Letting Off Steam: Importance of Control in Regulating a Spence PRV

The Industrial Revolution brought new ways of making things. Today’s technology wouldn’t have been possible without the era of assembly lines, sewing machines, combustion engines, and huge boilers. With these innovations, however, also came accidents like boilers exploding left and right.

Dan Holohan for ACHR News refers to one such accident: the explosion that destroyed a shoe factory in Boston in 1905. Among the remains of the factory was a boiler that flew several feet into the air in the ensuing explosion and landed right on the factory engineer’s front yard.

a history of steam pressure relief valves
Where were steam valves at the time? They were more than 200 years old by the time of the explosion. The modern Spence PRV (pressure relief valve) had benefited from centuries of constant evolution, even at a time when boiler explosions were part of daily life. The valves at the time worked splendidly, but there was just one problem.

The operating engineer could control the relief pressure of this crude device by moving the weight further out on the lever, or by adding more weight to the lever if the spirit moved him. Many did add weight because they didn’t want to lose the good head of steam they had worked so hard to build.

It seemed like steam, for the industrial worker at the time, was the blood of life. As far as history is concerned, however, it has always been.

From Food to Factory

Steam valves were conceived as a result of a related invention called a “steam digester.” Invented in the late 17th century by French physicist Denis Papin, this device became the precursor to pressure cookers. Using high-pressure steam, the steam digester could take animal bones and soften them up for making delicious jellies.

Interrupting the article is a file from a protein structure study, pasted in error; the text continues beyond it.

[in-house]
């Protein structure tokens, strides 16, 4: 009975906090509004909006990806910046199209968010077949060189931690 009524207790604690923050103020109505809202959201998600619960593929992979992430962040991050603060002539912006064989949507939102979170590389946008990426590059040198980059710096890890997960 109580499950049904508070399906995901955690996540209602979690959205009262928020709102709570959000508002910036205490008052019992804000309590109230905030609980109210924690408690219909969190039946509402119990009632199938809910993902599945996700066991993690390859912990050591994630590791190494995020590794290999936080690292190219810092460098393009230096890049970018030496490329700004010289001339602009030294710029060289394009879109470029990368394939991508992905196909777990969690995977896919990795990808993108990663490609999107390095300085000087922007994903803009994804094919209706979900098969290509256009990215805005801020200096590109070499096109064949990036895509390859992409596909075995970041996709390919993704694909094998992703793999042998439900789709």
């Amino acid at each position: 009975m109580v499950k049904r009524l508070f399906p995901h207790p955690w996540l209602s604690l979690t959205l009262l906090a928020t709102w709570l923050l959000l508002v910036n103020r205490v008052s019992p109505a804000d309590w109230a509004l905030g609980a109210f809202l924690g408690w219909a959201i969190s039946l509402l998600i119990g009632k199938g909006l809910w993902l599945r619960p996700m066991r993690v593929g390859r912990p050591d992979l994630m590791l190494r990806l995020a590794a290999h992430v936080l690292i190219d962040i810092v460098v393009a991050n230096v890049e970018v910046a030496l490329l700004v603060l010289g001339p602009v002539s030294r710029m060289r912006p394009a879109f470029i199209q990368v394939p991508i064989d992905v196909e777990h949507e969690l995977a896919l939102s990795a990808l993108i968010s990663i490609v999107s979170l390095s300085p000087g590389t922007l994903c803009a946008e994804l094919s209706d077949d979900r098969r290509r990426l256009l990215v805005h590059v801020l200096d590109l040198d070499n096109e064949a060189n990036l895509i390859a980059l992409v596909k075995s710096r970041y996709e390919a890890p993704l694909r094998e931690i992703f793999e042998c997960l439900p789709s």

At this point, Papin knew that high pressure could become a precursor to a freak accident. This resulted in creating a device to regulate pressure by releasing it.

“Enormous strength was needed in the machine to stand the high pressure generated, and Papin found that he could only make his machine successful by contriving a mechanical device that would release pressure at a certain point and thus prevent explosion. This he finally worked out during 1681 with the first steam pressure safety valve.


Going back to boiler accidents, steam valve design at the time is hardly to blame. Investigations on various boiler explosions in the mid-19th century mostly blamed reckless management. It only takes a failed rivet for even the most robust of boilers to explode when anyone least expects it.

The modern Spence valve, in this case, won’t work well if it isn’t installed well or checked regularly. The valves offered by dealers like ALB Industrial Supplies may be made to spec, but someone still needs to check whether or not the valve is doing its job.

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